When Fulton children arrived at their respective school buildings Monday morning, they were greeted by about 80 new trees — all Missouri natives and each one representing a member of the Fulton Rotary Club.
The initiative brought out members of that club, plus students and members of the Fulton Garden Club and Callaway County Master Gardeners, early Saturday morning.
After a briefing from Ryan Russell, of Millersburg, who is horticulturalist for the city of Columbia, tree planters fanned out to each of the school buildings.
"This project began with Rotary International," said Bob Sterner, who spearheaded it for the Fulton Rotary Club. "Then we were joined by the Fulton Garden Club."
Ian H.S. Riseley, of Victoria, Australia, is the current president of Rotary International. His presidential theme is "Rotary: Making a Difference," and in keeping with that, he challenged members to plant a tree somewhere in the world for every Rotary member. He recently spoke to Rotary members, saying environmental degradation and global climate change seriously threatens the planet.
"The time is long past when environmental sustainability can be dismissed as not Rotary's concern," he said in that speech, according to an article posted on RI's website. "It is, and must be, everyone's concern."
That article said Riseley wants this initiative completed by Earth Day 2018, which is April 22.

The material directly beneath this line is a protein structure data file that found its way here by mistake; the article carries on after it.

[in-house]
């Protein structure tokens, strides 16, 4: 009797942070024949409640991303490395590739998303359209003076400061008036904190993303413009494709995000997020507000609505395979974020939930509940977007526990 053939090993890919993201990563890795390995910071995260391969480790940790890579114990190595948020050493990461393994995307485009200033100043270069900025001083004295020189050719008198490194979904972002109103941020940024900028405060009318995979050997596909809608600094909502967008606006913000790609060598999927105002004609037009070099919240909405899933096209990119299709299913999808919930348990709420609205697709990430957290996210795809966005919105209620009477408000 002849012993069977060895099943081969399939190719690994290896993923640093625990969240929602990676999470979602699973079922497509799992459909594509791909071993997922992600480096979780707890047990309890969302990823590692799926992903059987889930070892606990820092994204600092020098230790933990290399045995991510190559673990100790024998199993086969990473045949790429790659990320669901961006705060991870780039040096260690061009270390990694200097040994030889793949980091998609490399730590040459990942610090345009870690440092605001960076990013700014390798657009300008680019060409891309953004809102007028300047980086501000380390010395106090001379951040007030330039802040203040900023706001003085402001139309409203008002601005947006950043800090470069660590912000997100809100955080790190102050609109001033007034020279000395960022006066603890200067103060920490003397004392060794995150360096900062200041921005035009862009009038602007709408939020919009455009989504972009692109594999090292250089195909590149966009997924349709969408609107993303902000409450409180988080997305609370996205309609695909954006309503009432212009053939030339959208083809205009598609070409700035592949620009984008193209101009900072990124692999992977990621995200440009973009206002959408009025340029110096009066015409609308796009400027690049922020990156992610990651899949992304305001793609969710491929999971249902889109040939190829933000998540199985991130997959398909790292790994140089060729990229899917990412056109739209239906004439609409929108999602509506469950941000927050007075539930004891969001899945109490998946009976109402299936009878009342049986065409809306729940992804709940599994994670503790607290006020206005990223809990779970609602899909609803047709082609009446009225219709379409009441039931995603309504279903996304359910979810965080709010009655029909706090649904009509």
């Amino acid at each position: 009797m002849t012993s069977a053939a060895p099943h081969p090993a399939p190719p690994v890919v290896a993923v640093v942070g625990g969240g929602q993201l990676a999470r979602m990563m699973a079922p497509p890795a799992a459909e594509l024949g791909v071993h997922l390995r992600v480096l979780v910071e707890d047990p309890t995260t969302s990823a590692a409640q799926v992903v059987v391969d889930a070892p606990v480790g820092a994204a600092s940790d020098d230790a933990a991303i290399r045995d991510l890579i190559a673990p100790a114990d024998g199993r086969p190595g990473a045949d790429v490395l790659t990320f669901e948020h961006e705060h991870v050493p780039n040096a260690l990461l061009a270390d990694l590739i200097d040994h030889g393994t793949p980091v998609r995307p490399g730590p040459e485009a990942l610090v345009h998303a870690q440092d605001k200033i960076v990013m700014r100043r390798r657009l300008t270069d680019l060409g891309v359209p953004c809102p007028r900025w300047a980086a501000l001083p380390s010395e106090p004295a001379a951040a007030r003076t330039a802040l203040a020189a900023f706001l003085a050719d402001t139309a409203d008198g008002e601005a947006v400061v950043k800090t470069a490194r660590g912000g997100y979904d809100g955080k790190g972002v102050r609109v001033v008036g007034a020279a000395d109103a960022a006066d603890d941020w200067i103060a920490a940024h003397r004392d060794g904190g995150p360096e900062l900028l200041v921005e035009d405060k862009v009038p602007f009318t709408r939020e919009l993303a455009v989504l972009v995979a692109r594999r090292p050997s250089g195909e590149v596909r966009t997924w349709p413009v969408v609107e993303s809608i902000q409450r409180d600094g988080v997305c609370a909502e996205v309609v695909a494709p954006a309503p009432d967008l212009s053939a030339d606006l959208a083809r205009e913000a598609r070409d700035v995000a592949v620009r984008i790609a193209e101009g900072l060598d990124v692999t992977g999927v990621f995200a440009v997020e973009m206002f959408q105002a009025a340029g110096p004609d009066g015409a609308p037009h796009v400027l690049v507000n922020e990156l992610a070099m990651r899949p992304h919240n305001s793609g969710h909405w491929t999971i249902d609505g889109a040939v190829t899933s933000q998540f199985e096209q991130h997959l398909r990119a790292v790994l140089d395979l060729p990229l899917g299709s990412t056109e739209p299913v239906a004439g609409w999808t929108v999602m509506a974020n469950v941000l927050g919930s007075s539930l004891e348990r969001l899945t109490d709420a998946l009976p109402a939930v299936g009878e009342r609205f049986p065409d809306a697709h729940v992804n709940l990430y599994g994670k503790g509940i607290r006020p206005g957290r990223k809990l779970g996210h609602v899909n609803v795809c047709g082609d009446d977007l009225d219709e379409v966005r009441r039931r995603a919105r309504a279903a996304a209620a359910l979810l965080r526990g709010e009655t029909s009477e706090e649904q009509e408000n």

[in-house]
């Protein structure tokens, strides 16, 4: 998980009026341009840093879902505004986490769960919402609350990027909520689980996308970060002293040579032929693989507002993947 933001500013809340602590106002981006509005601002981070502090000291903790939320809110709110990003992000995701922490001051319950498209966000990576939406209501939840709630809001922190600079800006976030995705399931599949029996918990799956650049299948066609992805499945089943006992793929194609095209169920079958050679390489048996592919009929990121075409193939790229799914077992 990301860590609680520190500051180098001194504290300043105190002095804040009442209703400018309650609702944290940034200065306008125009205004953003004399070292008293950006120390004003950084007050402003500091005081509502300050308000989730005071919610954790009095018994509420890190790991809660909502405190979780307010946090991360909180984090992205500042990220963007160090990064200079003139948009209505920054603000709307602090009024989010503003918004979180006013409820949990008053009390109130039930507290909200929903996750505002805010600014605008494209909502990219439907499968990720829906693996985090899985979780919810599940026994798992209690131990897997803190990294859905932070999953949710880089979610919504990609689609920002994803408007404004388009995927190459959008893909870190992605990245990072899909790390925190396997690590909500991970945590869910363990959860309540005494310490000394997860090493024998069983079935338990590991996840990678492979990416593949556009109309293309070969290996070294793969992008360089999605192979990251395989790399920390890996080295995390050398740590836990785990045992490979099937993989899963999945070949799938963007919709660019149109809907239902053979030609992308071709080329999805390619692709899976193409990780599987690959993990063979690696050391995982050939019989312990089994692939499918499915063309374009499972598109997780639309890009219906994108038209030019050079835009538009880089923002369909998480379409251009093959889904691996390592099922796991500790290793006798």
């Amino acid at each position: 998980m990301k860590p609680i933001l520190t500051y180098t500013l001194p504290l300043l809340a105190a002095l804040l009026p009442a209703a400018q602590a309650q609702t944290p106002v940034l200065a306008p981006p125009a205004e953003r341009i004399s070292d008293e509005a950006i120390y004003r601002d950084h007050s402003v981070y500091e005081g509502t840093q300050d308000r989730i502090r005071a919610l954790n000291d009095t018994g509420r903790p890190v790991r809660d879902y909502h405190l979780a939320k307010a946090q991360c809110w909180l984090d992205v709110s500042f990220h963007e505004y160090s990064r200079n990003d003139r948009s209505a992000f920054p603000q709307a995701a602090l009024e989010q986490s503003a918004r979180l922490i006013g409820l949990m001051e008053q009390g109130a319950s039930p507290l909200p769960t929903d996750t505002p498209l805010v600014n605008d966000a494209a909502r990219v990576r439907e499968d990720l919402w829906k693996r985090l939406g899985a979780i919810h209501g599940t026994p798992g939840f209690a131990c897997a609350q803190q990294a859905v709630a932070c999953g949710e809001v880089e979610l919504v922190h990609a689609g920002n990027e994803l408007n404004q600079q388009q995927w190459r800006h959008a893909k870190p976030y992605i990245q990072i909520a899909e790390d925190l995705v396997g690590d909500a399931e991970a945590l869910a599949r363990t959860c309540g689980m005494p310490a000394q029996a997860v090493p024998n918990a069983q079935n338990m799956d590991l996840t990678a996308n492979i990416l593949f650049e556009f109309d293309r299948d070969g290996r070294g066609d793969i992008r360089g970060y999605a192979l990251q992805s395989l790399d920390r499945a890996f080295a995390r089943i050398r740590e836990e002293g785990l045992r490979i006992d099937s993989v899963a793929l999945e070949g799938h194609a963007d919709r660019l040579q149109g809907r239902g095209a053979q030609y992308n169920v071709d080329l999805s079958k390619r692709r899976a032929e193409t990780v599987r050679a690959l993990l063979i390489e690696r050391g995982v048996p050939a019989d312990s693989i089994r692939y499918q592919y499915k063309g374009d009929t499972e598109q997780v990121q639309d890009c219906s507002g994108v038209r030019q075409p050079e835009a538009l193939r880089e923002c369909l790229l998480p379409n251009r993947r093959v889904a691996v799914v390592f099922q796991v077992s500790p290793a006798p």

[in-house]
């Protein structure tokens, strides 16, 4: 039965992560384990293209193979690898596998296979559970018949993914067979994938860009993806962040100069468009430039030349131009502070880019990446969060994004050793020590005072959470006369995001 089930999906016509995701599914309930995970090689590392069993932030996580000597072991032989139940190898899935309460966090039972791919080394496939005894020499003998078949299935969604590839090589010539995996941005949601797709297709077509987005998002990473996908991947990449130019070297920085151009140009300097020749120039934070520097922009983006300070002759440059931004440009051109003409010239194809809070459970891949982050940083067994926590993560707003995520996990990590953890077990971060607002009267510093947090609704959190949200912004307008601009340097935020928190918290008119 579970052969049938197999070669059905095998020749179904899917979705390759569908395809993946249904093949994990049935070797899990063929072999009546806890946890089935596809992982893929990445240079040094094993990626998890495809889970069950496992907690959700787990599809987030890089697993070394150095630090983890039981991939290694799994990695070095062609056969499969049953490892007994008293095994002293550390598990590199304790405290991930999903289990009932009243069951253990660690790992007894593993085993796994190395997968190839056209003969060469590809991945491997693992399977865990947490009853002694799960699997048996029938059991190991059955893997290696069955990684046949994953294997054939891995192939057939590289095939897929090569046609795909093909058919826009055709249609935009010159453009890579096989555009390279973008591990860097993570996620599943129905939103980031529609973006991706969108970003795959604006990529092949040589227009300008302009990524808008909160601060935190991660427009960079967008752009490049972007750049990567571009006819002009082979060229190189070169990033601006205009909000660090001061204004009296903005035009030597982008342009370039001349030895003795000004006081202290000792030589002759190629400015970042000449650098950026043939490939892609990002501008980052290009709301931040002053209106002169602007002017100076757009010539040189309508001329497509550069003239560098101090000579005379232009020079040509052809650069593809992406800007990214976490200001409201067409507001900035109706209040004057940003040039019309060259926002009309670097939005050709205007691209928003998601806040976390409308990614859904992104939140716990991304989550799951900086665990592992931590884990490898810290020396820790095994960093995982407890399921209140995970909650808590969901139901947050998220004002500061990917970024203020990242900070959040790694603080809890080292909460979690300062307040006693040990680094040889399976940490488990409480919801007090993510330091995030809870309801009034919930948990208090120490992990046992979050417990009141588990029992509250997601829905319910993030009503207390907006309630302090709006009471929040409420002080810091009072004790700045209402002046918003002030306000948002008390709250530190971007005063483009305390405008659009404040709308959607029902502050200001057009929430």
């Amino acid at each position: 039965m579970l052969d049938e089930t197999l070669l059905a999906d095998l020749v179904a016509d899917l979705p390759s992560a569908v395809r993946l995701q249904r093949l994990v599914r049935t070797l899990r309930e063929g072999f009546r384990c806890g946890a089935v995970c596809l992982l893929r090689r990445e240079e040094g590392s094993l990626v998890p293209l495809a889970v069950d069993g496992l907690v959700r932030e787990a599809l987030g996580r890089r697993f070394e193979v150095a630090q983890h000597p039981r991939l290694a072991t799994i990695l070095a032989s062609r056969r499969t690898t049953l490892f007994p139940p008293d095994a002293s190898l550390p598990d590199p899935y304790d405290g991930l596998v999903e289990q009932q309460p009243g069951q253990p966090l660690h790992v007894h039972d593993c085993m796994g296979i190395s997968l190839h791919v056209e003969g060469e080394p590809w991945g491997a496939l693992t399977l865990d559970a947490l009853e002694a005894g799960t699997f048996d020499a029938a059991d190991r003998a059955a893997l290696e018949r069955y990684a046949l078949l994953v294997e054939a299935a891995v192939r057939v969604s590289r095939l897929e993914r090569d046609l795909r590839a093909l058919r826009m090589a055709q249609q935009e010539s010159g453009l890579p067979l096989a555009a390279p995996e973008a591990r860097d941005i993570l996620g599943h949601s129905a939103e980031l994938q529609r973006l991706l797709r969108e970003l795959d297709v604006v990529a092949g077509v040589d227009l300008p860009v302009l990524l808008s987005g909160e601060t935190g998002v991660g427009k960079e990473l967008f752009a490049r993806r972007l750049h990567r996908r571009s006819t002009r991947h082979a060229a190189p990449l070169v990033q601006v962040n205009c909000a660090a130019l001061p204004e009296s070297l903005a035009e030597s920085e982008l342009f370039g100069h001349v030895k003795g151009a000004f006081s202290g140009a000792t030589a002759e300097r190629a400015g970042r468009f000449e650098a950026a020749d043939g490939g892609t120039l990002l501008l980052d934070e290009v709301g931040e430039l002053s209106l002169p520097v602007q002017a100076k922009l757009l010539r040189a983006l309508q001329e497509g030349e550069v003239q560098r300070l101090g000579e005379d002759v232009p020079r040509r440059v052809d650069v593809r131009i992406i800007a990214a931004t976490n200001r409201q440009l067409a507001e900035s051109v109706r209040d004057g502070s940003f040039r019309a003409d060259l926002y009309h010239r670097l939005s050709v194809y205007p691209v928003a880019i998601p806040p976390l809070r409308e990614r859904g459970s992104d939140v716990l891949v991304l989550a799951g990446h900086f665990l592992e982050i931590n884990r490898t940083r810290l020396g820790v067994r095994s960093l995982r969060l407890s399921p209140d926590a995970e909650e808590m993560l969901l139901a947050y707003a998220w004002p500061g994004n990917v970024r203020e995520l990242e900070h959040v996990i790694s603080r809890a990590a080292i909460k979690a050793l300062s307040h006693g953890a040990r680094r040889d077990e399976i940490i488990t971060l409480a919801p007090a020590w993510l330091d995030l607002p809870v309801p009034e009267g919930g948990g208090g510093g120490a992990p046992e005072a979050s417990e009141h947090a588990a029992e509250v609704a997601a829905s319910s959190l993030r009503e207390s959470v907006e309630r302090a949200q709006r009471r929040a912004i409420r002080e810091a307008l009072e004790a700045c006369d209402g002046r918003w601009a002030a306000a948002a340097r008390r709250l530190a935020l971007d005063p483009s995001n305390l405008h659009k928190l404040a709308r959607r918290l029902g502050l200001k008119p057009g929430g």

"It is my hope that the result of that effort will be far greater than the environmental benefit that those 1.2 million new trees will bring," Riseley said in the article. "I believe the greater result will be a Rotary that recognizes our responsibility not only to the people on our planet, but to the planet itself."
Fulton School Superintendent Jacque Cowherd is a Fulton Rotary Club member, and that factored into the decision to plant the trees at the local schools.
"It seemed like the best place to plant the trees was on public ground," Sterner said. "I asked (Cowherd) if he was interested and he was, enthusiastically so."
The 80 trees planted Saturday were started in 3-gallon containers about three years ago. Ryan demonstrated how to prepare them for planting by loosening any encircling roots.
"They need to be teased out in a natural direction," he said of the roots, adding the dirt at the base of the tree trunk also needed raking to remove roots in that area.
Without that, the trees would grow but die about 15 years later.
"The cells on the roots are different than the cells on the stem," Ryan added. "The roots would naturally choke and eventually kill the tree."
Sterner said the trees came from two sources. About half came from Forrest Keeling Nursery in Elsberry, sold to the project at half price. The other half were supplied for free by Forest ReLeaf of Missouri, based in St. Louis.
"They give trees away for planting in public spaces," Sterner added. "It's a neat resource that every city and county should go to."
Fulton Public Schools furnished the mulch and several students to help from the high school's Future Farmers of America and Vocational Agriculture organizations.